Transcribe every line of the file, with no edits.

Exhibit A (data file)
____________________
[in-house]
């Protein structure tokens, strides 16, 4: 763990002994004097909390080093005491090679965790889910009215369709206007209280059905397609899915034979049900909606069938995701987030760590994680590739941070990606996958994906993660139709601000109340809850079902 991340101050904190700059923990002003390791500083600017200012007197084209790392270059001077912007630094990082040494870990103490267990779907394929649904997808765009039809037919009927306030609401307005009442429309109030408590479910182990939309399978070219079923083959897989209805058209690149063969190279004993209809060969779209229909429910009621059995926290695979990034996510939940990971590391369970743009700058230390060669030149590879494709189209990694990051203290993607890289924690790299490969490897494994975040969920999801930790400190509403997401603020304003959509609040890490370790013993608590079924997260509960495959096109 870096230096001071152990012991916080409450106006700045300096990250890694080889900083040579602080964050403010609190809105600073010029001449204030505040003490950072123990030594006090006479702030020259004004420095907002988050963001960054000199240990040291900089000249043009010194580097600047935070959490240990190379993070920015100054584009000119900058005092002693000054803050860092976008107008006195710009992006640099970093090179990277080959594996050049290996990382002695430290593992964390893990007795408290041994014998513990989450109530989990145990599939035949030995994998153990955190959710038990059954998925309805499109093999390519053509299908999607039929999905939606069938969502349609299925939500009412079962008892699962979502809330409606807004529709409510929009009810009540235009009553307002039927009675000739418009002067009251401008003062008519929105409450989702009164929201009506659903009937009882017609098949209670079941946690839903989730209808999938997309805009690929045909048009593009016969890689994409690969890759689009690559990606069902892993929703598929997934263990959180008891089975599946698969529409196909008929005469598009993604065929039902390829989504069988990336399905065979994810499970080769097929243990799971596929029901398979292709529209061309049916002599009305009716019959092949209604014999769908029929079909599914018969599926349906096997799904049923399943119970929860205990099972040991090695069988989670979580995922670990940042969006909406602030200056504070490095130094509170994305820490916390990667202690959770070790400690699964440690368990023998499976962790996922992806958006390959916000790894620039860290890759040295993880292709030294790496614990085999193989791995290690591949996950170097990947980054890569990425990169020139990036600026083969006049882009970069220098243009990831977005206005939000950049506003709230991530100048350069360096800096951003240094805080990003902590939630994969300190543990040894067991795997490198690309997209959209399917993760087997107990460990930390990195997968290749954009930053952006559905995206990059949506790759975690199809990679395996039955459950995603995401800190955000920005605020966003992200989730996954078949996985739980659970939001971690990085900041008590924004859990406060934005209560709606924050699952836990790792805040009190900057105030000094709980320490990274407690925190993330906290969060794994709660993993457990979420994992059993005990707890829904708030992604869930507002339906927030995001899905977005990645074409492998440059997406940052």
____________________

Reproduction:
[in-house]
């Protein structure tokens, strides 16, 4: 763990002994004097909390080093005491090679965790889910009215369709206007209280059905397609899915034979049900909606069938995701987030760590994680590739941070990606996958994906993660139709601000109340809850079902 991340101050904190700059923990002003390791500083600017200012007197084209790392270059001077912007630094990082040494870990103490267990779907394929649904997808765009039809037919009927306030609401307005009442429309109030408590479910182990939309399978070219079923083959897989209805058209690149063969190279004993209809060969779209229909429910009621059995926290695979990034996510939940990971590391369970743009700058230390060669030149590879494709189209990694990051203290993607890289924690790299490969490897494994975040969920999801930790400190509403997401603020304003959509609040890490370790013993608590079924997260509960495959096109 870096230096001071152990012991916080409450106006700045300096990250890694080889900083040579602080964050403010609190809105600073010029001449204030505040003490950072123990030594006090006479702030020259004004420095907002988050963001960054000199240990040291900089000249043009010194580097600047935070959490240990190379993070920015100054584009000119900058005092002693000054803050860092976008107008006195710009992006640099970093090179990277080959594996050049290996990382002695430290593992964390893990007795408290041994014998513990989450109530989990145990599939035949030995994998153990955190959710038990059954998925309805499109093999390519053509299908999607039929999905939606069938969502349609299925939500009412079962008892699962979502809330409606807004529709409510929009009810009540235009009553307002039927009675000739418009002067009251401008003062008519929105409450989702009164929201009506659903009937009882017609098949209670079941946690839903989730209808999938997309805009690929045909048009593009016969890689994409690969890759689009690559990606069902892993929703598929997934263990959180008891089975599946698969529409196909008929005469598009993604065929039902390829989504069988990336399905065979994810499970080769097929243990799971596929029901398979292709529209061309049916002599009305009716019959092949209604014999769908029929079909599914018969599926349906096997799904049923399943119970929860205990099972040991090695069988989670979580995922670990940042969006909406602030200056504070490095130094509170994305820490916390990667202690959770070790400690699964440690368990023998499976962790996922992806958006390959916000790894620039860290890759040295993880292709030294790496614990085999193989791995290690591949996950170097990947980054890569990425990169020139990036600026083969006049882009970069220098243009990831977005206005939000950049506003709230991530100048350069360096800096951003240094805080990003902590939630994969300190543990040894067991795997490198690309997209959209399917993760087997107990460990930390990195997968290749954009930053952006559905995206990059949506790759975690199809990679395996039955459950995603995401800190955000920005605020966003992200989730996954078949996985739980659970939001971690990085900041008590924004859990406060934005209560709606924050699952836990790792805040009190900057105030000094709980320490990274407690925190993330906290969060794994709660993993457990979420994992059993005990707890829904708030992604869930507002339906927030995001899905977005990645074409492998440059997406940052």